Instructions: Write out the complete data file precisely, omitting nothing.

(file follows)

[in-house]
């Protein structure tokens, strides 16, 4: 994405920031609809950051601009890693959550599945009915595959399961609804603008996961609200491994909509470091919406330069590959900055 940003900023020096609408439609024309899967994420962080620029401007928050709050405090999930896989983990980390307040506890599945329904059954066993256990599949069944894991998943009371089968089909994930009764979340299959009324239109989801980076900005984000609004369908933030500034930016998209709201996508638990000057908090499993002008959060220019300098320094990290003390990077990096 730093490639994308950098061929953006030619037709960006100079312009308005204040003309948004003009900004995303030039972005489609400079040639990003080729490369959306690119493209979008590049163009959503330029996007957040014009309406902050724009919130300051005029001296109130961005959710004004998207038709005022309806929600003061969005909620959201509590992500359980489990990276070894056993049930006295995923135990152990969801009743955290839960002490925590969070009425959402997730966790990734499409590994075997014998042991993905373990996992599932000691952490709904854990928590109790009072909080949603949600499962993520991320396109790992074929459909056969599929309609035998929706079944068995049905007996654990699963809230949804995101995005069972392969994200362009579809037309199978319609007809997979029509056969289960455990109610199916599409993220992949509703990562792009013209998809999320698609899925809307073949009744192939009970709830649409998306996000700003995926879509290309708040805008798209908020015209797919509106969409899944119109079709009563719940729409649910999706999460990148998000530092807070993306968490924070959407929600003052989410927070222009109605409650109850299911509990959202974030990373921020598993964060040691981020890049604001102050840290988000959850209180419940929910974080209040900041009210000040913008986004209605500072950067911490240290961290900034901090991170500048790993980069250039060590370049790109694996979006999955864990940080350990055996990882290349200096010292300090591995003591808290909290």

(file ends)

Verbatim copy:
[in-house]
């Protein structure tokens, strides 16, 4: 994405920031609809950051601009890693959550599945009915595959399961609804603008996961609200491994909509470091919406330069590959900055 940003900023020096609408439609024309899967994420962080620029401007928050709050405090999930896989983990980390307040506890599945329904059954066993256990599949069944894991998943009371089968089909994930009764979340299959009324239109989801980076900005984000609004369908933030500034930016998209709201996508638990000057908090499993002008959060220019300098320094990290003390990077990096 730093490639994308950098061929953006030619037709960006100079312009308005204040003309948004003009900004995303030039972005489609400079040639990003080729490369959306690119493209979008590049163009959503330029996007957040014009309406902050724009919130300051005029001296109130961005959710004004998207038709005022309806929600003061969005909620959201509590992500359980489990990276070894056993049930006295995923135990152990969801009743955290839960002490925590969070009425959402997730966790990734499409590994075997014998042991993905373990996992599932000691952490709904854990928590109790009072909080949603949600499962993520991320396109790992074929459909056969599929309609035998929706079944068995049905007996654990699963809230949804995101995005069972392969994200362009579809037309199978319609007809997979029509056969289960455990109610199916599409993220992949509703990562792009013209998809999320698609899925809307073949009744192939009970709830649409998306996000700003995926879509290309708040805008798209908020015209797919509106969409899944119109079709009563719940729409649910999706999460990148998000530092807070993306968490924070959407929600003052989410927070222009109605409650109850299911509990959202974030990373921020598993964060040691981020890049604001102050840290988000959850209180419940929910974080209040900041009210000040913008986004209605500072950067911490240290961290900034901090991170500048790993980069250039060590370049790109694996979006999955864990940080350990055996990882290349200096010292300090591995003591808290909290």